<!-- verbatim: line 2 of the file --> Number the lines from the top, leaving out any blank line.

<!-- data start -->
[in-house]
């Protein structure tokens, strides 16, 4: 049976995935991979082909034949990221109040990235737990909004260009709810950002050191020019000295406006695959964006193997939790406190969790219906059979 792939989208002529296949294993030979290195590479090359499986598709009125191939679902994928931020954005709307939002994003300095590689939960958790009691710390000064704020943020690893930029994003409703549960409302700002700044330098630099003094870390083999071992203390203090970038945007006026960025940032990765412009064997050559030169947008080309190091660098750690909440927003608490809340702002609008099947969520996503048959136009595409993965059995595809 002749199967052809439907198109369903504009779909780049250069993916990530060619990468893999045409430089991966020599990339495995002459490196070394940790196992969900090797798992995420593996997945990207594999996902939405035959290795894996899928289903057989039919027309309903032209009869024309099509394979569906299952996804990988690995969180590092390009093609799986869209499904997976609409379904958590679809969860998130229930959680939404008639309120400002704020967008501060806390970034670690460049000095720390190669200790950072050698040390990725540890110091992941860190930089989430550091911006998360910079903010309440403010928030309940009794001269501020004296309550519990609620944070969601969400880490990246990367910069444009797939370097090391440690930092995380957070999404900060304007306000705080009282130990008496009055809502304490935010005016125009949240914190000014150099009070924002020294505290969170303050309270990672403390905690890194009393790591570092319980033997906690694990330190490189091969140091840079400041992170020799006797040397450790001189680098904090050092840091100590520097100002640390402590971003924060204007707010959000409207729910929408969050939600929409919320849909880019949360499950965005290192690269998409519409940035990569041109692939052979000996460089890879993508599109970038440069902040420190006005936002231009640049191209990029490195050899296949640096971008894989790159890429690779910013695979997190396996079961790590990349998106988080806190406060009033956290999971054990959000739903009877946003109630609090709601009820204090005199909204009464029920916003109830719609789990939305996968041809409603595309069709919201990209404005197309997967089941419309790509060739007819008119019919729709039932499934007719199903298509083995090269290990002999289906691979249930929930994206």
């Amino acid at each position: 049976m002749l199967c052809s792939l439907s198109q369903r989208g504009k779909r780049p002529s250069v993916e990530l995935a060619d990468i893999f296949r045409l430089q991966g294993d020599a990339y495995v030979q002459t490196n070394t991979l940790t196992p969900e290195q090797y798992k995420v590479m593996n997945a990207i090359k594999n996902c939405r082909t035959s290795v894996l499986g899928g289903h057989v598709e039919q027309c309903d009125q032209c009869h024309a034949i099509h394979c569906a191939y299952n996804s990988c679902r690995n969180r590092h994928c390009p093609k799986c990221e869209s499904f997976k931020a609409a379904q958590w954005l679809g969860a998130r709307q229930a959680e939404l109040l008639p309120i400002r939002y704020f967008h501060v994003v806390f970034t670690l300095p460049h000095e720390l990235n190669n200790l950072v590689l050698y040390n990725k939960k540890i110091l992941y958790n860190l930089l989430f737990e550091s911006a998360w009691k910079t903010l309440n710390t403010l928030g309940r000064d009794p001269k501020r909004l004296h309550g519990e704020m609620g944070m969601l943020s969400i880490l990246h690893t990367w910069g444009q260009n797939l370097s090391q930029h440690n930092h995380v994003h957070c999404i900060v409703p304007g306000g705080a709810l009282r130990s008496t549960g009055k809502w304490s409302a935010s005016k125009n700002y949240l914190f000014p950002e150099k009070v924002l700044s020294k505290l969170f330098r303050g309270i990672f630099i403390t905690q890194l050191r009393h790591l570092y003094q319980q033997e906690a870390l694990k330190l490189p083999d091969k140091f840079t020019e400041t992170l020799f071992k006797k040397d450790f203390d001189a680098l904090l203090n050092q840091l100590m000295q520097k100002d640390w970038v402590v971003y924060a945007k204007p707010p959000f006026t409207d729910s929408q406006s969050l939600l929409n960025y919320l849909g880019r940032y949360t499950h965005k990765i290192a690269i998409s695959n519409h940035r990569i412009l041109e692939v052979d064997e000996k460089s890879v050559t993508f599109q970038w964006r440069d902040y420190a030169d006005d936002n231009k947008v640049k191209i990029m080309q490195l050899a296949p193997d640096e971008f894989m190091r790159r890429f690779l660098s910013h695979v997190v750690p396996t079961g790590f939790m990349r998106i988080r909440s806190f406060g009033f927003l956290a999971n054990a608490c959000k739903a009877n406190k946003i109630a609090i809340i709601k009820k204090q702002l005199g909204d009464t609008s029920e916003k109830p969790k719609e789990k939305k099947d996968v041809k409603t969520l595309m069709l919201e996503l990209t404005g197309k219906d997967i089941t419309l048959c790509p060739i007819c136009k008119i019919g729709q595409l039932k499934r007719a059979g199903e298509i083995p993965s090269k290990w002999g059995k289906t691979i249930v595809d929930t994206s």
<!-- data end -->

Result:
């Protein structure tokens, strides 16, 4: 049976995935991979082909034949990221109040990235737990909004260009709810950002050191020019000295406006695959964006193997939790406190969790219906059979 792939989208002529296949294993030979290195590479090359499986598709009125191939679902994928931020954005709307939002994003300095590689939960958790009691710390000064704020943020690893930029994003409703549960409302700002700044330098630099003094870390083999071992203390203090970038945007006026960025940032990765412009064997050559030169947008080309190091660098750690909440927003608490809340702002609008099947969520996503048959136009595409993965059995595809 002749199967052809439907198109369903504009779909780049250069993916990530060619990468893999045409430089991966020599990339495995002459490196070394940790196992969900090797798992995420593996997945990207594999996902939405035959290795894996899928289903057989039919027309309903032209009869024309099509394979569906299952996804990988690995969180590092390009093609799986869209499904997976609409379904958590679809969860998130229930959680939404008639309120400002704020967008501060806390970034670690460049000095720390190669200790950072050698040390990725540890110091992941860190930089989430550091911006998360910079903010309440403010928030309940009794001269501020004296309550519990609620944070969601969400880490990246990367910069444009797939370097090391440690930092995380957070999404900060304007306000705080009282130990008496009055809502304490935010005016125009949240914190000014150099009070924002020294505290969170303050309270990672403390905690890194009393790591570092319980033997906690694990330190490189091969140091840079400041992170020799006797040397450790001189680098904090050092840091100590520097100002640390402590971003924060204007707010959000409207729910929408969050939600929409919320849909880019949360499950965005290192690269998409519409940035990569041109692939052979000996460089890879993508599109970038440069902040420190006005936002231009640049191209990029490195050899296949640096971008894989790159890429690779910013695979997190396996079961790590990349998106988080806190406060009033956290999971054990959000739903009877946003109630609090709601009820204090005199909204009464029920916003109830719609789990939305996968041809409603595309069709919201990209404005197309997967089941419309790509060739007819008119019919729709039932499934007719199903298509083995090269290990002999289906691979249930929930994206």